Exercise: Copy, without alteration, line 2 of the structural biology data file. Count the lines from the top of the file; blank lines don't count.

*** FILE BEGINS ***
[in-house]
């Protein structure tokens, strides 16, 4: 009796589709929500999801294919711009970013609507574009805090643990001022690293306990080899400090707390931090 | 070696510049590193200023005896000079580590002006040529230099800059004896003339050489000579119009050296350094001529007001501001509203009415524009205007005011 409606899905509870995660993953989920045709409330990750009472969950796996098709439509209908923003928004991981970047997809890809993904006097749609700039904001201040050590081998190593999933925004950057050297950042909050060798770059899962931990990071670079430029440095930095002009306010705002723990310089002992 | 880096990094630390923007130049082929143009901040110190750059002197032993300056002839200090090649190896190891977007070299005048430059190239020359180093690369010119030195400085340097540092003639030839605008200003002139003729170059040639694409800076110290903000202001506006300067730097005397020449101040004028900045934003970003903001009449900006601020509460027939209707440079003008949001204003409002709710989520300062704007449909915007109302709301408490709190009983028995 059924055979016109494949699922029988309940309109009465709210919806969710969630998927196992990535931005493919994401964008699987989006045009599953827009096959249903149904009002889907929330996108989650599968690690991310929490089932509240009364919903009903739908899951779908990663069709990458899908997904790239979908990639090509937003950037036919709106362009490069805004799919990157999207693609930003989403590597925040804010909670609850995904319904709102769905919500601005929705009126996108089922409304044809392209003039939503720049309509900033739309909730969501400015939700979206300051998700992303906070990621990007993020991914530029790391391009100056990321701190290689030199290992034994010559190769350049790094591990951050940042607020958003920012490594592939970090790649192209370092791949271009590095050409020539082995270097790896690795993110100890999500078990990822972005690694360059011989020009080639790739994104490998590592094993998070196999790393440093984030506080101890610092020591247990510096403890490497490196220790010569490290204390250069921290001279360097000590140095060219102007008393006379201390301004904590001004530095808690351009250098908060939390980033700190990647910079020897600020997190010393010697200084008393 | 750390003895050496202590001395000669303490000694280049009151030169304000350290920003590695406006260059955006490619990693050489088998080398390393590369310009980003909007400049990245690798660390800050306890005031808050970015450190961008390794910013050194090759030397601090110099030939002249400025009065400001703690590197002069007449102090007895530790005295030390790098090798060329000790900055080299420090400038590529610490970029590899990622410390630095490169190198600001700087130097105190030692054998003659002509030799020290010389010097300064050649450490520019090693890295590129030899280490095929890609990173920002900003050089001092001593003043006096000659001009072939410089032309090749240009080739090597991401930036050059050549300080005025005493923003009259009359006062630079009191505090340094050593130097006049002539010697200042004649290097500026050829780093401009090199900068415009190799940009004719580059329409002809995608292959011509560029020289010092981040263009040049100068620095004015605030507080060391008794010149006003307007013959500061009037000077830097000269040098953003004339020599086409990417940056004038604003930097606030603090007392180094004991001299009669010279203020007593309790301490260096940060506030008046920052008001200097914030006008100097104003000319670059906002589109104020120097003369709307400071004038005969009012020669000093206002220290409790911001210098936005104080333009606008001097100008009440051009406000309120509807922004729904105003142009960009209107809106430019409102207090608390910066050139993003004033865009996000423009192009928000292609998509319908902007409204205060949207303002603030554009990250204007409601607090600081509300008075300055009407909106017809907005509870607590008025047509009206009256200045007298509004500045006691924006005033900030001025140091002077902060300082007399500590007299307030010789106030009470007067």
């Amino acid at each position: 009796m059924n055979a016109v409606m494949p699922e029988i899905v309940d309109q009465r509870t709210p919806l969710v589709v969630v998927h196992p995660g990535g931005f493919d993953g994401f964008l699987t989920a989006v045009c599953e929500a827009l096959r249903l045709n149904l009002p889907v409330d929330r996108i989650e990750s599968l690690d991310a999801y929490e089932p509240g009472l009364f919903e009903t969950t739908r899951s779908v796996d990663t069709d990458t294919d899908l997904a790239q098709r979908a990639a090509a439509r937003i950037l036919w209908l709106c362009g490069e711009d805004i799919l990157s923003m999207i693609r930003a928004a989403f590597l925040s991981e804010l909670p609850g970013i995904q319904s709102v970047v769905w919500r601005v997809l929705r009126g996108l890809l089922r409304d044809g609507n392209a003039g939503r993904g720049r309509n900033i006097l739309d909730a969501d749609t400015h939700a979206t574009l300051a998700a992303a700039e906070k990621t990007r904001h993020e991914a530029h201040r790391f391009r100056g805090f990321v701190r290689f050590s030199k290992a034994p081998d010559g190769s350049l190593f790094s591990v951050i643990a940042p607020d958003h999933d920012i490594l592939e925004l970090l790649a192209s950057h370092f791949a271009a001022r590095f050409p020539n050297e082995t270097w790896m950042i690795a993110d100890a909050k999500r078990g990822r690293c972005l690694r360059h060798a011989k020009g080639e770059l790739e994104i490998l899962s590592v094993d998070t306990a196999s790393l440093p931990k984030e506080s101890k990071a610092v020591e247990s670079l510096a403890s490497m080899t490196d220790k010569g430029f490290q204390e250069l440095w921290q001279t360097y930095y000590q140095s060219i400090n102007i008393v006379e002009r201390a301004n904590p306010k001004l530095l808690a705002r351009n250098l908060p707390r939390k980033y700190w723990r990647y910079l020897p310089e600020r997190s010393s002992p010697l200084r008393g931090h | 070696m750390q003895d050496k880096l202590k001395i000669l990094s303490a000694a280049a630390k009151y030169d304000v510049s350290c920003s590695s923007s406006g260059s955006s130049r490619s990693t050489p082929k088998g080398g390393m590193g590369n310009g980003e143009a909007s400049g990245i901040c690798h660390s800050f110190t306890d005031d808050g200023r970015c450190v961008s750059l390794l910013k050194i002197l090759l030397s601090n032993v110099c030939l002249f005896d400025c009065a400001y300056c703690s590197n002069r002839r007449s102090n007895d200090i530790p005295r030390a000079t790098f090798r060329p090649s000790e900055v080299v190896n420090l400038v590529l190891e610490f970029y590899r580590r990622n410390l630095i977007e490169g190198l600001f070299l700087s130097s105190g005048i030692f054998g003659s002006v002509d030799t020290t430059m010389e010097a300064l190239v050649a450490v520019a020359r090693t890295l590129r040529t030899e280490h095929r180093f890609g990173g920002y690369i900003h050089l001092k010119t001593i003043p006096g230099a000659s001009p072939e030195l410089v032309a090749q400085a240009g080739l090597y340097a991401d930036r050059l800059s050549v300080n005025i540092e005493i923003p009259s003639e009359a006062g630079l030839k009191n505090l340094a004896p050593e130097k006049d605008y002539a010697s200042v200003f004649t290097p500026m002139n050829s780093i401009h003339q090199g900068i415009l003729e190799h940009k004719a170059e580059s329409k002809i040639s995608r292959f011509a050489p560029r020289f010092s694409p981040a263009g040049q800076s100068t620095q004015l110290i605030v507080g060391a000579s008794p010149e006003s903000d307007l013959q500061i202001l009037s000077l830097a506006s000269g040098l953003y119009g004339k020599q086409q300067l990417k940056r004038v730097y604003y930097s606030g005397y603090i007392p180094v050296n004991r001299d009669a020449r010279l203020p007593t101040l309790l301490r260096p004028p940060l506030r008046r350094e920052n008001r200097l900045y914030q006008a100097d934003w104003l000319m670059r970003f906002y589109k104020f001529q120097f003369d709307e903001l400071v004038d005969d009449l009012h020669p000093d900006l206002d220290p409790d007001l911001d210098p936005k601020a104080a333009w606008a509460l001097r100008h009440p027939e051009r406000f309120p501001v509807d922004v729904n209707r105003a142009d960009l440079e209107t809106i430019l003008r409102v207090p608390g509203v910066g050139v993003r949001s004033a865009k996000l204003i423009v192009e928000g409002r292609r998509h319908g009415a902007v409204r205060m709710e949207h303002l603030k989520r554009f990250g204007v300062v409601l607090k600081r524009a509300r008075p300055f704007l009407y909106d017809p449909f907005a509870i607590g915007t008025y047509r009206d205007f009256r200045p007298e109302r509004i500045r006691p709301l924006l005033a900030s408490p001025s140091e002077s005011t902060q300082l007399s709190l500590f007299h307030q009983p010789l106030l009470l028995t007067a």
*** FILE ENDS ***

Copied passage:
């Protein structure tokens, strides 16, 4: 009796589709929500999801294919711009970013609507574009805090643990001022690293306990080899400090707390931090 | 070696510049590193200023005896000079580590002006040529230099800059004896003339050489000579119009050296350094001529007001501001509203009415524009205007005011 409606899905509870995660993953989920045709409330990750009472969950796996098709439509209908923003928004991981970047997809890809993904006097749609700039904001201040050590081998190593999933925004950057050297950042909050060798770059899962931990990071670079430029440095930095002009306010705002723990310089002992 | 880096990094630390923007130049082929143009901040110190750059002197032993300056002839200090090649190896190891977007070299005048430059190239020359180093690369010119030195400085340097540092003639030839605008200003002139003729170059040639694409800076110290903000202001506006300067730097005397020449101040004028900045934003970003903001009449900006601020509460027939209707440079003008949001204003409002709710989520300062704007449909915007109302709301408490709190009983028995 059924055979016109494949699922029988309940309109009465709210919806969710969630998927196992990535931005493919994401964008699987989006045009599953827009096959249903149904009002889907929330996108989650599968690690991310929490089932509240009364919903009903739908899951779908990663069709990458899908997904790239979908990639090509937003950037036919709106362009490069805004799919990157999207693609930003989403590597925040804010909670609850995904319904709102769905919500601005929705009126996108089922409304044809392209003039939503720049309509900033739309909730969501400015939700979206300051998700992303906070990621990007993020991914530029790391391009100056990321701190290689030199290992034994010559190769350049790094591990951050940042607020958003920012490594592939970090790649192209370092791949271009590095050409020539082995270097790896690795993110100890999500078990990822972005690694360059011989020009080639790739994104490998590592094993998070196999790393440093984030506080101890610092020591247990510096403890490497490196220790010569490290204390250069921290001279360097000590140095060219102007008393006379201390301004904590001004530095808690351009250098908060939390980033700190990647910079020897600020997190010393010697200084008393 | 750390003895050496202590001395000669303490000694280049009151030169304000350290920003590695406006260059955006490619990693050489088998080398390393590369310009980003909007400049990245690798660390800050306890005031808050970015450190961008390794910013050194090759030397601090110099030939002249400025009065400001703690590197002069007449102090007895530790005295030390790098090798060329000790900055080299420090400038590529610490970029590899990622410390630095490169190198600001700087130097105190030692054998003659002509030799020290010389010097300064050649450490520019090693890295590129030899280490095929890609990173920002900003050089001092001593003043006096000659001009072939410089032309090749240009080739090597991401930036050059050549300080005025005493923003009259009359006062630079009191505090340094050593130097006049002539010697200042004649290097500026050829780093401009090199900068415009190799940009004719580059329409002809995608292959011509560029020289010092981040263009040049100068620095004015605030507080060391008794010149006003307007013959500061009037000077830097000269040098953003004339020599086409990417940056004038604003930097606030603090007392180094004991001299009669010279203020007593309790301490260096940060506030008046920052008001200097914030006008100097104003000319670059906002589109104020120097003369709307400071004038005969009012020669000093206002220290409790911001210098936005104080333009606008001097100008009440051009406000309120509807922004729904105003142009960009209107809106430019409102207090608390910066050139993003004033865009996000423009192009928000292609998509319908902007409204205060949207303002603030554009990250204007409601607090600081509300008075300055009407909106017809907005509870607590008025047509009206009256200045007298509004500045006691924006005033900030001025140091002077902060300082007399500590007299307030010789106030009470007067």